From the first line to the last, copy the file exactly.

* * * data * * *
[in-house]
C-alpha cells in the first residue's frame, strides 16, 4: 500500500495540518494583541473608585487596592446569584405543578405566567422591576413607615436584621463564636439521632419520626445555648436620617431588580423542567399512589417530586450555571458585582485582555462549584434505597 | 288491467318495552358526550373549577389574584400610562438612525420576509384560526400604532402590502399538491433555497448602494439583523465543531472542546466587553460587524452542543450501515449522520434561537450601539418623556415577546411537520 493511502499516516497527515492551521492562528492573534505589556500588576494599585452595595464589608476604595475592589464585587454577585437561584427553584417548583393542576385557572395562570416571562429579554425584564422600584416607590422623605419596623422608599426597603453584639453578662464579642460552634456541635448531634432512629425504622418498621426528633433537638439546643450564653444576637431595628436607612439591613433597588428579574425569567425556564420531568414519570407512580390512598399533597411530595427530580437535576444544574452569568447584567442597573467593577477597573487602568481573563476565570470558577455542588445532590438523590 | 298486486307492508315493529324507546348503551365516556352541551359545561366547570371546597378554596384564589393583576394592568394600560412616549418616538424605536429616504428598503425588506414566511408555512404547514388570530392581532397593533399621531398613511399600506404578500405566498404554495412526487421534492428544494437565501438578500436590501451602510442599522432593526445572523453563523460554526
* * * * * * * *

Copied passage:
[in-house]
C-alpha cells in the first residue's frame, strides 16, 4: 500500500495540518494583541473608585487596592446569584405543578405566567422591576413607615436584621463564636439521632419520626445555648436620617431588580423542567399512589417530586450555571458585582485582555462549584434505597 | 288491467318495552358526550373549577389574584400610562438612525420576509384560526400604532402590502399538491433555497448602494439583523465543531472542546466587553460587524452542543450501515449522520434561537450601539418623556415577546411537520 493511502499516516497527515492551521492562528492573534505589556500588576494599585452595595464589608476604595475592589464585587454577585437561584427553584417548583393542576385557572395562570416571562429579554425584564422600584416607590422623605419596623422608599426597603453584639453578662464579642460552634456541635448531634432512629425504622418498621426528633433537638439546643450564653444576637431595628436607612439591613433597588428579574425569567425556564420531568414519570407512580390512598399533597411530595427530580437535576444544574452569568447584567442597573467593577477597573487602568481573563476565570470558577455542588445532590438523590 | 298486486307492508315493529324507546348503551365516556352541551359545561366547570371546597378554596384564589393583576394592568394600560412616549418616538424605536429616504428598503425588506414566511408555512404547514388570530392581532397593533399621531398613511399600506404578500405566498404554495412526487421534492428544494437565501438578500436590501451602510442599522432593526445572523453563523460554526